The lucidity mask aims to be an alarm clock that wakes the user up at a point in their sleep when they would feel most awake and to train the user to lucid dream. To accomplish this we will be using an EEG, a device used to measure and record brainwave activity.
The inspiration for our project comes from the dream machine in our favorite movie Inception
For the alarm clock part, the user will input their desired wake up time and also a time interval of a couple minutes.
For example: I want to wake up at 6:30. I would set up my desired time as 6:30 and if I'm willing I would wake up more refreshed 10 minutes before or after 6:30, I would set the time interval to 10 minutes.
This information allows us to monitor the user's sleep cycle and wake them up when they would feel the most awake. We intend to wake them up using blue LEDs because of blue light's intensity and also to simulate a sunrise/blue sky.
To be able to lucid dream, the dreamer must be able to acknowledge that they are dreaming. There are many ways to know that you are dreaming but being aware of these clues is the hard part. However, during sleep, people can become aware of external stimuli which often is interpreted inside their dream. With our mask we can use low intensity light as a form of external stimuli to train the user to be aware of their dreaming state.
The EEG allows us to predict and see in real time when someone enters REM Sleep (Dreaming State) and from there we can signal the LEDs to create a blinking red light in front the user's eyelids in an attempt to make them aware that they are dreaming.
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Step 1: Parts
Most of the components in our project are simple and easy to acquire.
1x Arduino Uno
Wire (for this project we used the wires inside a CAT5 Cable)
1x Lab Goggles
1x Wire Crimper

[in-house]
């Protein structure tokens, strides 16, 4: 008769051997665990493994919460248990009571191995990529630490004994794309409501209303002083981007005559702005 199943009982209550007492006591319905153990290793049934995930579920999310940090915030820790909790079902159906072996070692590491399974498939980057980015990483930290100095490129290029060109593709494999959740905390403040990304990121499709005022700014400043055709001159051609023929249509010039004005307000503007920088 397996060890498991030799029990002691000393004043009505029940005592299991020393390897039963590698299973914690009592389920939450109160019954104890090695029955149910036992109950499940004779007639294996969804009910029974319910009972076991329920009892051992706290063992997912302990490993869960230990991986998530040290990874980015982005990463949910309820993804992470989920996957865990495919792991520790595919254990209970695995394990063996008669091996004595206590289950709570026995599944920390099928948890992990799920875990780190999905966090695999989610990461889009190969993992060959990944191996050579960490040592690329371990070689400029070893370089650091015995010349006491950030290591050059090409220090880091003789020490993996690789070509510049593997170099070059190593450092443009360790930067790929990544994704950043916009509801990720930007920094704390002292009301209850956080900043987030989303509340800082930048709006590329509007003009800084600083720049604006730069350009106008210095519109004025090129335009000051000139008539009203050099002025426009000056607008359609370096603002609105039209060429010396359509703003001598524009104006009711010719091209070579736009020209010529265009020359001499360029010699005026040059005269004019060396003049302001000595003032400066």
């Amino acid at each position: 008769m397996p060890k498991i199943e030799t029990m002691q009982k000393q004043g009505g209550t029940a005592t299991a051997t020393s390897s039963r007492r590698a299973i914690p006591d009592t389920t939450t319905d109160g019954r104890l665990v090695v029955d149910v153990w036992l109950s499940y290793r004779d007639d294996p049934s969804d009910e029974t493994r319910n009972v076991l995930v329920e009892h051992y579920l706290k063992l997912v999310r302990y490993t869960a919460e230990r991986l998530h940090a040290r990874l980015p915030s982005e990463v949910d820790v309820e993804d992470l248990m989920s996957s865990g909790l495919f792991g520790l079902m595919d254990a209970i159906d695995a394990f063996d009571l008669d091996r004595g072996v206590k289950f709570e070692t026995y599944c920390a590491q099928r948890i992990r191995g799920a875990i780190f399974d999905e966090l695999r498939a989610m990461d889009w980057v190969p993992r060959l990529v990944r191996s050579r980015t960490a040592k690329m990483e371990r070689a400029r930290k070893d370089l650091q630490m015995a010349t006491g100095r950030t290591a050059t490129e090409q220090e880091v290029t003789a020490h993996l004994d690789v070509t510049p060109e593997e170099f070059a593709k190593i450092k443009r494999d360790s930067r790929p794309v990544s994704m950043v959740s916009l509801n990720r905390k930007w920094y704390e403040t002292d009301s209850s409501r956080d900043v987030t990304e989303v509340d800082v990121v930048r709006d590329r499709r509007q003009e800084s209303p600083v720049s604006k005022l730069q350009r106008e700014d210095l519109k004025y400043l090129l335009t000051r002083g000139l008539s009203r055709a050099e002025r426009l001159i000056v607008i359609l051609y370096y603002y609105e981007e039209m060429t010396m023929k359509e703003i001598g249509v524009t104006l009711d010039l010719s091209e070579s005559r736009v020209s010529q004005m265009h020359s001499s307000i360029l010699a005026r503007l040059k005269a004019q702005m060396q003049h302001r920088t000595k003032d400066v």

1x Mindflex Headset*
Soldering Iron and Solder
* The original Mindflex game which the headsets come from is no longer produced. There are other versions of the game with the same headset still made by Mindflex but they are very expensive. The best bet you have for finding a cheap EEG headset is on sites like eBay and Craigslist.
Step 2: The Mask
For our first prototype of this project we used cheap lab goggles in place of a normal sleeping mask.
1. Identify the areas you want to insert your LEDs into the mask.
For our mask we were able to remove the vents placed in the mask to give us two holes on each side to work with. The mask that I provided in the step above also includes the vents mentioned.
2. Create your LED circuit.
The circuit we used was originally the one included above but we decided to double the amount of LEDs to allow us to have two lights per hole. Instead of four connections shown above we actually have eight. Make sure to included a resistor in your circuit, you don't want to blow out the LEDs.
The power source is the arduino.
We are only using the red and blue components of the RBG LED because of reason's explained in the introduction.
Check that your circuit works. You can do this by plugging the ground into the ground on the arduino and plugging either the red or the blue wire into the 3.3 or 5v power supply on the arduino. Test both colors.
The lights can then be bent to fit the holes. If you have trouble keeping other wires from touching each other, like us, use electrical tape to separate them.
3. Covering the mask.
We want to cover the mask to prevent any light from coming in, like a normal sleep mask. This part can be creative but for our project we covered the mask in duct tape which worked fairly well. Make sure to secure your LEDs in place when performing this step.
We crimped the ends of each section in our circuit that plugs into the arduino. You can see this in the first picture. This helps the wires stay inside the arduino pins.
Step 3: Code for the Mask Lights
You can see from the picture above that we have the wires for the red and blue sides of the RGB plugged into the 10 and 12 digital pins and the ground plugged into the 5v on the arduino.
The code for the mask is fairly simple. We just want to assign two of the digital pins so that we can change their power to on and off. The code is below.